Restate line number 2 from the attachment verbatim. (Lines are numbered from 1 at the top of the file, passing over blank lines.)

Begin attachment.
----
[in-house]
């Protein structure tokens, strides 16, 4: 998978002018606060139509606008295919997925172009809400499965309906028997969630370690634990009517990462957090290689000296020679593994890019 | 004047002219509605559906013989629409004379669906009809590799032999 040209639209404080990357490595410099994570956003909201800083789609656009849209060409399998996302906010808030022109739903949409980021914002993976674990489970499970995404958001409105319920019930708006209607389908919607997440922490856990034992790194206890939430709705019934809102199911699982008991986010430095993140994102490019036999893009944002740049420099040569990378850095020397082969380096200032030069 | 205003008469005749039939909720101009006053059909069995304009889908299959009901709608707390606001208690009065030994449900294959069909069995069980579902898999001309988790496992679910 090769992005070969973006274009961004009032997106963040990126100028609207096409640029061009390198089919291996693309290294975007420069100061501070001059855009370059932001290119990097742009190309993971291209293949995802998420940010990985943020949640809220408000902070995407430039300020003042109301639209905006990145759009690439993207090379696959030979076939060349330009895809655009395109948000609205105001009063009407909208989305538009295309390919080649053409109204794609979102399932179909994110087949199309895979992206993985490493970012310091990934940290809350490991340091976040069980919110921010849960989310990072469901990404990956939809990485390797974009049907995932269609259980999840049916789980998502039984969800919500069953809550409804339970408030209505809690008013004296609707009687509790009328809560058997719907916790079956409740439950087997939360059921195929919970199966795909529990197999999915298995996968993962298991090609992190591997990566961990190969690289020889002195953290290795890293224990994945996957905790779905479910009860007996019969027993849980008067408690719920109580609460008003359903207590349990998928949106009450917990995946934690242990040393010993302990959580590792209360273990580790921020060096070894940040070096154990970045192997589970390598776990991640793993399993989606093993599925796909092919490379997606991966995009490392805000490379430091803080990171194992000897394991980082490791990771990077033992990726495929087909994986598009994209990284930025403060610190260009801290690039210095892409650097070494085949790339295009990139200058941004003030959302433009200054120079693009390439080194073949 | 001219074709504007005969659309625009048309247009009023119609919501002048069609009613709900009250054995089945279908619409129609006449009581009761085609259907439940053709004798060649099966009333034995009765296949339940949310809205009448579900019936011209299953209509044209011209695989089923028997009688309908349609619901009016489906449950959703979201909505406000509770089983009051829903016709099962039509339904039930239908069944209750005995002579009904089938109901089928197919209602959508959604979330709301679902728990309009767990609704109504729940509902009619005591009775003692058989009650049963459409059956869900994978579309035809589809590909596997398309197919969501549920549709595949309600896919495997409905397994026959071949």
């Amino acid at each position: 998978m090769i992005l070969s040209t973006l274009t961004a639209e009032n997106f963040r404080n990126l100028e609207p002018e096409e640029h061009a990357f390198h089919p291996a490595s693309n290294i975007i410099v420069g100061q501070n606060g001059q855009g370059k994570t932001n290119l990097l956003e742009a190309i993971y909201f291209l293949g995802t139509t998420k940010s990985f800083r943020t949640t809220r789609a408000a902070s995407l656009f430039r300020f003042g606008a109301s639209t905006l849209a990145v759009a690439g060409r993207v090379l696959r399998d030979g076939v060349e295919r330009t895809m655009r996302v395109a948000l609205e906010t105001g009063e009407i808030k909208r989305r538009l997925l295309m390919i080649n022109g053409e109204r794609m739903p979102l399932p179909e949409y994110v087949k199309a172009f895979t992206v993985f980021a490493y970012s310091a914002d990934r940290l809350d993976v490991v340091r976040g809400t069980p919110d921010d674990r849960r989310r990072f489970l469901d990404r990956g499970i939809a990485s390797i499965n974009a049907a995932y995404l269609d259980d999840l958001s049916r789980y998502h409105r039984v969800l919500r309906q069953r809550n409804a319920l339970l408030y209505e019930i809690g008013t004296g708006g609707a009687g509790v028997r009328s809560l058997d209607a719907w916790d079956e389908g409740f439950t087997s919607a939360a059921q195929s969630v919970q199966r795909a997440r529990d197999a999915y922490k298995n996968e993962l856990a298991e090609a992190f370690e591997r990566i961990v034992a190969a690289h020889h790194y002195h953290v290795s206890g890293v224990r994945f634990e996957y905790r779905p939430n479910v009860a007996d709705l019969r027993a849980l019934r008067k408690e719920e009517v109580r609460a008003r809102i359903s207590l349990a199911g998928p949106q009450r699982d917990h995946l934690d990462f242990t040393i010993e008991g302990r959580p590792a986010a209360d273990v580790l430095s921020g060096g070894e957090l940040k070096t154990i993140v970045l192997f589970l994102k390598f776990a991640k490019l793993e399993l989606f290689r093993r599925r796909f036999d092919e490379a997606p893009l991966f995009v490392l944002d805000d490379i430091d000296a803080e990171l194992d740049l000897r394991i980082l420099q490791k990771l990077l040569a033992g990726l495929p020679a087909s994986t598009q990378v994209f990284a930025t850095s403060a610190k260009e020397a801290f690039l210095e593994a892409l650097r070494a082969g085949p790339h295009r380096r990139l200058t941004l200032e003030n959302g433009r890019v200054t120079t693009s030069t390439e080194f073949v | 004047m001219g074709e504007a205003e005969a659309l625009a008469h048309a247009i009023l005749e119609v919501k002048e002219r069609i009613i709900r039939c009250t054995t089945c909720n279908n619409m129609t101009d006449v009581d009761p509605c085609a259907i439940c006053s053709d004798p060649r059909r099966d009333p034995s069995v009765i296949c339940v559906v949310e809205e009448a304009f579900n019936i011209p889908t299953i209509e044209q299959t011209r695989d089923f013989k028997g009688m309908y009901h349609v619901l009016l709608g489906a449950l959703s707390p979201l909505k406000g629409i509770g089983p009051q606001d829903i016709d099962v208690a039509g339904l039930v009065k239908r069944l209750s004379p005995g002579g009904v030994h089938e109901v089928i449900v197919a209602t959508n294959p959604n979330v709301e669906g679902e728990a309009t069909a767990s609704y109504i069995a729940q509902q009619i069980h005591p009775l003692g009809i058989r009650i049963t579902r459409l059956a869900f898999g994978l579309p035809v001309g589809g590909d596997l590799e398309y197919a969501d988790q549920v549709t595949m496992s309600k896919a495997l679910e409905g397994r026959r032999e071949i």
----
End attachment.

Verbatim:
């Protein structure tokens, strides 16, 4: 998978002018606060139509606008295919997925172009809400499965309906028997969630370690634990009517990462957090290689000296020679593994890019 | 004047002219509605559906013989629409004379669906009809590799032999 040209639209404080990357490595410099994570956003909201800083789609656009849209060409399998996302906010808030022109739903949409980021914002993976674990489970499970995404958001409105319920019930708006209607389908919607997440922490856990034992790194206890939430709705019934809102199911699982008991986010430095993140994102490019036999893009944002740049420099040569990378850095020397082969380096200032030069 | 205003008469005749039939909720101009006053059909069995304009889908299959009901709608707390606001208690009065030994449900294959069909069995069980579902898999001309988790496992679910 090769992005070969973006274009961004009032997106963040990126100028609207096409640029061009390198089919291996693309290294975007420069100061501070001059855009370059932001290119990097742009190309993971291209293949995802998420940010990985943020949640809220408000902070995407430039300020003042109301639209905006990145759009690439993207090379696959030979076939060349330009895809655009395109948000609205105001009063009407909208989305538009295309390919080649053409109204794609979102399932179909994110087949199309895979992206993985490493970012310091990934940290809350490991340091976040069980919110921010849960989310990072469901990404990956939809990485390797974009049907995932269609259980999840049916789980998502039984969800919500069953809550409804339970408030209505809690008013004296609707009687509790009328809560058997719907916790079956409740439950087997939360059921195929919970199966795909529990197999999915298995996968993962298991090609992190591997990566961990190969690289020889002195953290290795890293224990994945996957905790779905479910009860007996019969027993849980008067408690719920109580609460008003359903207590349990998928949106009450917990995946934690242990040393010993302990959580590792209360273990580790921020060096070894940040070096154990970045192997589970390598776990991640793993399993989606093993599925796909092919490379997606991966995009490392805000490379430091803080990171194992000897394991980082490791990771990077033992990726495929087909994986598009994209990284930025403060610190260009801290690039210095892409650097070494085949790339295009990139200058941004003030959302433009200054120079693009390439080194073949 | 001219074709504007005969659309625009048309247009009023119609919501002048069609009613709900009250054995089945279908619409129609006449009581009761085609259907439940053709004798060649099966009333034995009765296949339940949310809205009448579900019936011209299953209509044209011209695989089923028997009688309908349609619901009016489906449950959703979201909505406000509770089983009051829903016709099962039509339904039930239908069944209750005995002579009904089938109901089928197919209602959508959604979330709301679902728990309009767990609704109504729940509902009619005591009775003692058989009650049963459409059956869900994978579309035809589809590909596997398309197919969501549920549709595949309600896919495997409905397994026959071949």